The junta has announced that it doesn't want to be called a junta, but prefers to be known as the Council for Democratic Reform under Constitutional Monarchy. General Sondhi, who says he has the approval of King Bhumibol Adulyadej, has also unilaterally dissolved Thailand's Constitutional Court, and announced that he intends to rewrite the constitution. He has promised to appoint a civilian prime minister to carry all this out within two weeks, and to hold fresh elections in a year's time - once he has put through his constitutional changes.

All this is happening in a country that was, until Tuesday, a democracy surrounded by the Communist states of Vietnam and Laos, the military-ruled pariah state of Burma, and Cambodia, still struggling to overcome the demons of its past.

The reaction from civil society has been muted. The Bangkok Post even lent its support to the junta in an editorial yesterday. In part, civil society has had its hands tied by the fact that it has been agitating for Mr Thaksin to be removed from power for months. Huge street protests have taken place against Mr Thaksin over allegations of massive corruption which culminated in a telecommunications sale believed to have given him a $1.9bn (£1bn) tax-free profit.

But some observers are warning that, in their delight to be finally rid of Mr Thaksin, Thailand's chattering classes may have let in a far more dangerous military government.

Already the economy is feeling the effects of the coup. Fifty per cent of bookings in the vital tourism sector have been cancelled since the news broke on Tuesday night. A leading Thai businessman, Vikrom Kromdit, telephoned a live television show yesterday to say he had lost a deal worth £280m to a company in neighbouring Malaysia because the foreign investors were too afraid to fly into Thailand to meet him.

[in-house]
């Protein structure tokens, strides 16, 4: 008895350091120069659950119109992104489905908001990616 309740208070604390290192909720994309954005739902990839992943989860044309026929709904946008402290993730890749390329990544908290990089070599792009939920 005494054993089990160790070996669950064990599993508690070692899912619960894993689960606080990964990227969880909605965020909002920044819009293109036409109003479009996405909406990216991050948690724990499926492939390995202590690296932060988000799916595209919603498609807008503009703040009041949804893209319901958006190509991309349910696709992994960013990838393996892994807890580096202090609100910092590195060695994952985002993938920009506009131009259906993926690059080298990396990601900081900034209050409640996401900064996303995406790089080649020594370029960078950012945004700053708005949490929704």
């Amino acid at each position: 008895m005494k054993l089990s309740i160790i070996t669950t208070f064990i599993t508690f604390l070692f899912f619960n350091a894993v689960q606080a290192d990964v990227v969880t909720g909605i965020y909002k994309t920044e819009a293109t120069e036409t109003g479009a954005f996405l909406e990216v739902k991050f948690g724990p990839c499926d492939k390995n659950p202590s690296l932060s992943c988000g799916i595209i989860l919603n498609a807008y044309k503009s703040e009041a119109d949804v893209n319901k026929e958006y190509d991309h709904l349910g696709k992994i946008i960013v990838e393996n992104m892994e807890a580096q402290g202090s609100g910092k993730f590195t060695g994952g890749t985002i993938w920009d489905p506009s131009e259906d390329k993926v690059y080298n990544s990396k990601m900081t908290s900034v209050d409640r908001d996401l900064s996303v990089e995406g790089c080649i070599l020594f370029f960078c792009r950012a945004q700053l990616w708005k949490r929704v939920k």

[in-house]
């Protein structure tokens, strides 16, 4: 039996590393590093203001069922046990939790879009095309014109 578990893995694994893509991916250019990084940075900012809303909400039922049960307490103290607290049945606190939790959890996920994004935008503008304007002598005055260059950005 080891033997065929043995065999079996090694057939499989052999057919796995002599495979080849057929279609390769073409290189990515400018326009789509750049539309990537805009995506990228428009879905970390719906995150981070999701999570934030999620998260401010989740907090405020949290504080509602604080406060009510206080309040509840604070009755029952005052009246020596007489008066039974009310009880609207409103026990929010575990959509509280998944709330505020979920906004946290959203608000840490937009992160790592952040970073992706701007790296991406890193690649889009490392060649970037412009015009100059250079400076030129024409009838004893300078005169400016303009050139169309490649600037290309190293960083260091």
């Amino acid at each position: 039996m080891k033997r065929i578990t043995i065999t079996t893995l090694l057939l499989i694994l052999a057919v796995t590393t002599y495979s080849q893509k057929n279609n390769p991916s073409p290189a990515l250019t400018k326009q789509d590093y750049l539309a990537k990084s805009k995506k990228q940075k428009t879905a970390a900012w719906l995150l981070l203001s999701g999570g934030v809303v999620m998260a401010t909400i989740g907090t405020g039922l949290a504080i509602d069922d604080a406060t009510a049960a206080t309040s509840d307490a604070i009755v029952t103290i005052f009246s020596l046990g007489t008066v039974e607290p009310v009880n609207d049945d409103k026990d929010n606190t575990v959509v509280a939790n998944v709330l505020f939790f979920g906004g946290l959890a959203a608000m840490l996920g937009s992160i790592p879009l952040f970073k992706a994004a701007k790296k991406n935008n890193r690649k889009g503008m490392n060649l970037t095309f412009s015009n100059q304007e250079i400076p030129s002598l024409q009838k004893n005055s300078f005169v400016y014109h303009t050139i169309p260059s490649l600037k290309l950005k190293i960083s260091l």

The educated elite may have loathed Mr Thaksin, but he was undeniably popular among other sections of society. He won three elections in a row. In the villages outside Bangkok, the people freely admit that his Thai Rak Thai party gave bribes to village leaders to deliver votes. But Thitinan Pongsudhirak, of Bangkok's Chulalongkorn University, says that even in a completely fair election, Mr Thaksin would still sweep the board. "If there's an election supervised by the UN, Thaksin and Thai Rak Thai would win, and that's a problem for Thailand," he said.

Yet there has been no sign of any public support from him in the wake of the coup. Many Thais who said they backed Mr Thaksin said they supported the coup as the only way out of the stalemate that had developed between him and protesters. Many Thais openly welcome the coup. Others say they do not like it, but remember 1976, when the army used paramilitaries to put down student protests, and hundreds of students were tortured and killed.

Some voices are being raised against what is happening. "What General Sondhi is doing is wrong," said one young woman who gave her name only as Praew. "We have no freedom. Please tell people this is what the young people in Bangkok are saying."